It also helps them quickly return to sleep after a spontaneous arousal. This means there is less intervention needed from the parents.
May Help Soothe Crying
Swaddling is not a formula to soothing a crying child, but it does help in comforting newborns. This is particularly the case for colicky babies who cry at an average of 3 hours per day. However, this benefit has been found to work only in infants who are two months old and younger and not for those beyond that age.
May Reduce Sudden Infant Death Syndrome
Sudden infant death syndrome or SIDS is common among babies who sleep on their stomachs, which is why it’s crucial to have them sleep in the supine position. A newborn who is properly swaddled and placed on their back to sleep is less likely to fidget and eventually end up lying on his stomach.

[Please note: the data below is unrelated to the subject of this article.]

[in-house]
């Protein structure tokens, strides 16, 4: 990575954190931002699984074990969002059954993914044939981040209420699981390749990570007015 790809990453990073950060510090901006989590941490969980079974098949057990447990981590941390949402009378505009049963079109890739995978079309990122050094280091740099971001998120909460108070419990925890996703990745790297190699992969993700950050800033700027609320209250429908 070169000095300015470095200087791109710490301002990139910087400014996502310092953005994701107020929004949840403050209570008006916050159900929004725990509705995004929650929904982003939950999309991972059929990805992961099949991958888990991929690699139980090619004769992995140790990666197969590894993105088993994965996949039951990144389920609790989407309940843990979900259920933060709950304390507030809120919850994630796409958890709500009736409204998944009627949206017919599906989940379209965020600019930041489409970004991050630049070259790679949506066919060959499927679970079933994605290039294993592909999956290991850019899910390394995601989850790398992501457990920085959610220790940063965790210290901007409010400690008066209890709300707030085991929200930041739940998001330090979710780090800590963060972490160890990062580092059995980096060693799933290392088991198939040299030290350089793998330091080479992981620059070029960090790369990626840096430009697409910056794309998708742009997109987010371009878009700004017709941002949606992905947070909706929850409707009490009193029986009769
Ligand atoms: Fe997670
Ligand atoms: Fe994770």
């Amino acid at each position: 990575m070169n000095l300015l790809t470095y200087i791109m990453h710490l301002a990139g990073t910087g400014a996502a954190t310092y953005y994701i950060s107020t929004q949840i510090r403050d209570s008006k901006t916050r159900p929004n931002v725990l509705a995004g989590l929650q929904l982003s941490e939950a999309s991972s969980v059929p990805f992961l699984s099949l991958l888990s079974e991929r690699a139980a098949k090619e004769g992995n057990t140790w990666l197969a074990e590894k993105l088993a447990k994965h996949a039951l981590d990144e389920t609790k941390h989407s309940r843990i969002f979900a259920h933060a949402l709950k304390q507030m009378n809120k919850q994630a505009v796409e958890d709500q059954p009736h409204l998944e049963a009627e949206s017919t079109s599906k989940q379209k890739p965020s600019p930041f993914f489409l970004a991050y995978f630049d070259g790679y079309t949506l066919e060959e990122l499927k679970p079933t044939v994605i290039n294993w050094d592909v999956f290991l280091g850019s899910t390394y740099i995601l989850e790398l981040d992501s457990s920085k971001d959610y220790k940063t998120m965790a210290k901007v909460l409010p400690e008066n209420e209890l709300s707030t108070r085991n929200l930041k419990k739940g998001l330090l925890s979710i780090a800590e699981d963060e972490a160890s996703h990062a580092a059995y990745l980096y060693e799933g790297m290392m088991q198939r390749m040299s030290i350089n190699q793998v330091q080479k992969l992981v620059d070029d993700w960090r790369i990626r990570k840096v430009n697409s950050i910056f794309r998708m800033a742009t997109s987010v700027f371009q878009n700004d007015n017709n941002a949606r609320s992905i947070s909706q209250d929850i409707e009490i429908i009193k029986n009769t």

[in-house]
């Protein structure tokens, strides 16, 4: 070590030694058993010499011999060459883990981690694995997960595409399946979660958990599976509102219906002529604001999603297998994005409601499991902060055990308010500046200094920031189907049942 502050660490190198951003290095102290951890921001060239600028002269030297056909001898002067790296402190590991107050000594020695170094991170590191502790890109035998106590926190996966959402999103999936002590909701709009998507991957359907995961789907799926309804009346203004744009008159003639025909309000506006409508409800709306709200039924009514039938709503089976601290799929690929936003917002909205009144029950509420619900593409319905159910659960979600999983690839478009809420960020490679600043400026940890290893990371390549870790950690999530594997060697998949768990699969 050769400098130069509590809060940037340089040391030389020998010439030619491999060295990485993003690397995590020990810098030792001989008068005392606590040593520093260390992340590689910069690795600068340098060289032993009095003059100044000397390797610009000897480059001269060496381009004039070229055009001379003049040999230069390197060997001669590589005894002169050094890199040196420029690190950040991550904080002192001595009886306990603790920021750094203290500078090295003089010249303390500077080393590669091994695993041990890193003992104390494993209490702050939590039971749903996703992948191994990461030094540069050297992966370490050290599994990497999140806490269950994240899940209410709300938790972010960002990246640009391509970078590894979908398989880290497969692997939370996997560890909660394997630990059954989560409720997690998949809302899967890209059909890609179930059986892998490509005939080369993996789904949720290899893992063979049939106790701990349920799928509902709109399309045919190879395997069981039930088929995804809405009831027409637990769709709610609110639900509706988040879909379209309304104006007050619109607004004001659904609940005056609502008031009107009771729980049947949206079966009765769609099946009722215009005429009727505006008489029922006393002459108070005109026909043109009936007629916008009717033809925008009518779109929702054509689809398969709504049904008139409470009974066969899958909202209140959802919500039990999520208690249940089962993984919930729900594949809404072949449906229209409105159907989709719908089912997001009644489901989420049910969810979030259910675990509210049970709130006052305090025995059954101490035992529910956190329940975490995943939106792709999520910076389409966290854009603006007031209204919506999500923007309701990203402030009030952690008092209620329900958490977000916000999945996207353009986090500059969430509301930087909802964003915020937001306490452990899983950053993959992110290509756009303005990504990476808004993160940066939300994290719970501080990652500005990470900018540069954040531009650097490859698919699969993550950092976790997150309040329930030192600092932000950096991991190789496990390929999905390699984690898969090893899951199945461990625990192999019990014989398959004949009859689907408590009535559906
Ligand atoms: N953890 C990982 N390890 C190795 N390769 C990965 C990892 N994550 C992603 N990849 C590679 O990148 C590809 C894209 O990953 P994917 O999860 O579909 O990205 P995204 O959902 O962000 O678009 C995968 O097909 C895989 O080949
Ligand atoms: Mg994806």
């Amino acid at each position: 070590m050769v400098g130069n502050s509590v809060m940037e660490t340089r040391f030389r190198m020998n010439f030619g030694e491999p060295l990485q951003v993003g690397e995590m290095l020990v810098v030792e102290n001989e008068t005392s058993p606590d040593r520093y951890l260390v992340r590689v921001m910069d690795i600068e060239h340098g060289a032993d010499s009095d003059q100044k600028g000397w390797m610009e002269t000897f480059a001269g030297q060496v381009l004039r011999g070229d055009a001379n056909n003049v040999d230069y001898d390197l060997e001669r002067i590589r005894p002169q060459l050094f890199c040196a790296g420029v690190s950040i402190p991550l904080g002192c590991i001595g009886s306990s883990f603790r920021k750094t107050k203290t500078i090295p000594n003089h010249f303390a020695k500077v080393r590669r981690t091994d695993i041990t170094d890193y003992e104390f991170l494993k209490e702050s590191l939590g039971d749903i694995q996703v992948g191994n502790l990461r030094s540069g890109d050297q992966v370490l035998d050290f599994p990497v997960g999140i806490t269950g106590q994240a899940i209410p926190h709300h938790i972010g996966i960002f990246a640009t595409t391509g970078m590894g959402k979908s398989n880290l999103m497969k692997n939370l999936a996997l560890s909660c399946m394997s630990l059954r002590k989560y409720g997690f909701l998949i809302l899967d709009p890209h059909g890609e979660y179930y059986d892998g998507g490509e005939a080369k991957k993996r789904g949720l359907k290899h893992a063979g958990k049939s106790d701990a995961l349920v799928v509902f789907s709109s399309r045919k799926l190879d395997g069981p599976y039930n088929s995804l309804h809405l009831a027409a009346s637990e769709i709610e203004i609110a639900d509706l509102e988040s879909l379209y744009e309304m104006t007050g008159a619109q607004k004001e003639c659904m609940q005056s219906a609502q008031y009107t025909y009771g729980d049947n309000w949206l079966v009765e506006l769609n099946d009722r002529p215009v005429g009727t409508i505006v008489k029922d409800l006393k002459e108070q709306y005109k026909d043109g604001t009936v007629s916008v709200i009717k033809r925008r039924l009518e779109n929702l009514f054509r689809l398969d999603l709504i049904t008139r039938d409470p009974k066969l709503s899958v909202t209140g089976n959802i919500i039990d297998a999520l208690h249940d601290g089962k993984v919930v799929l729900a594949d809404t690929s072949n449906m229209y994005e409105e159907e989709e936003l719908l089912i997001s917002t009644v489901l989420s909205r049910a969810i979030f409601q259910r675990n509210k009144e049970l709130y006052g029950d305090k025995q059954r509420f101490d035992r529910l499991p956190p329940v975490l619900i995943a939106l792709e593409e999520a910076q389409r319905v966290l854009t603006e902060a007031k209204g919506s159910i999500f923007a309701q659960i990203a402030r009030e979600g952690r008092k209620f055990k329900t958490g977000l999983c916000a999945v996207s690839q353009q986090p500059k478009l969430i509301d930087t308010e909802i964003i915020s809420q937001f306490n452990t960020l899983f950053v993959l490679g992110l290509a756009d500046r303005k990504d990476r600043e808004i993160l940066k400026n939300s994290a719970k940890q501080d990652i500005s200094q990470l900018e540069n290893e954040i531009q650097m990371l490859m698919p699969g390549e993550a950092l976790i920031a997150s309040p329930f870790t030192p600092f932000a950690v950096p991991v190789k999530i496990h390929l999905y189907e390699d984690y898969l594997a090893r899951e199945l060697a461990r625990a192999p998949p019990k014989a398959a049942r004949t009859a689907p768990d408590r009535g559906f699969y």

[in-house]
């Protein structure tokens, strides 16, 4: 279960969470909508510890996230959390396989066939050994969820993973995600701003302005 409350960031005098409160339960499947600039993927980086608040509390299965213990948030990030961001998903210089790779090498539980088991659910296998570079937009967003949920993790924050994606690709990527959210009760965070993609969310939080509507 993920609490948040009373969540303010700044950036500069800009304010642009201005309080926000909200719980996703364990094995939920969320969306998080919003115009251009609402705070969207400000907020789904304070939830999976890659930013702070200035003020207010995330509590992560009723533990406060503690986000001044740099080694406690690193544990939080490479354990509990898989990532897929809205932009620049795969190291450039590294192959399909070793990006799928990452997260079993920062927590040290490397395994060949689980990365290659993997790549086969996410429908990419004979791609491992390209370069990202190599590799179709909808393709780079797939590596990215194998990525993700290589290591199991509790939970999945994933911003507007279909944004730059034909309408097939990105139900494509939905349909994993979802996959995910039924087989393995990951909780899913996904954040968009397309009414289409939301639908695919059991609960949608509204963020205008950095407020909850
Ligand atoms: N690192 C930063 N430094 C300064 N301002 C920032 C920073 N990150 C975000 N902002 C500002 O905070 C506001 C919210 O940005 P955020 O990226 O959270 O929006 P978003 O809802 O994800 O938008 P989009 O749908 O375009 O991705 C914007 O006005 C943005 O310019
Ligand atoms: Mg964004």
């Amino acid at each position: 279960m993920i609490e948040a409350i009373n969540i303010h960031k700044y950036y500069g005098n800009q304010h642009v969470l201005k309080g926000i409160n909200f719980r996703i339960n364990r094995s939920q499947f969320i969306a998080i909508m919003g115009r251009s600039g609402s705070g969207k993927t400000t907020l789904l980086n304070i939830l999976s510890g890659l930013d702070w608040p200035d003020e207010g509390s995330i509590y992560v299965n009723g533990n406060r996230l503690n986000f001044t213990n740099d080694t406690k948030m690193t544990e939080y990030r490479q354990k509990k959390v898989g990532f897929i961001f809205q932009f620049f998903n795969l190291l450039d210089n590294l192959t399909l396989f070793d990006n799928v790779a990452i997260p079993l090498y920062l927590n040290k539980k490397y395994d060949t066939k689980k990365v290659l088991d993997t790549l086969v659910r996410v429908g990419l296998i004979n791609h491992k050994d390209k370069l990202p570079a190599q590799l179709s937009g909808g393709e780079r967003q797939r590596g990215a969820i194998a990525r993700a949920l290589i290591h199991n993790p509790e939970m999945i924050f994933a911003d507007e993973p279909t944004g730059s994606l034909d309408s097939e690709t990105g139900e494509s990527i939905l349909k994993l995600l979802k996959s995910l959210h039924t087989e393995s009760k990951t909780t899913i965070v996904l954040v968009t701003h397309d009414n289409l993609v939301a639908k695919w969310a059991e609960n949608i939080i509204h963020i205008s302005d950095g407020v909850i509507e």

The Drawbacks And Risks of Swaddling Swaddling
May Be A Hindrance To Breastfeeding
Newborns are often examined first and swaddled before being handed to their mothers for breastfeeding. However, it has been noted that babies who are swaddled take to the breast a bit later than babies who get immediate skin-to-skin contact with their mothers.
Perhaps the explanation is that swaddled newborns have their arms, tools that they use for locating and shaping the nipple in order to latch, bound in a cloth or blanket.
Swaddling May Put A Newborn At Risk Of Hypothermia
Skin-to-skin contact with the mother is crucial for newborns in the first couple of hours as it helps regulate their body temperature. Another drawback of swaddling is that it may interfere with this process and may keep the newborn’s body temperature either too high or too low, depending on the cloth used and how the baby is wrapped.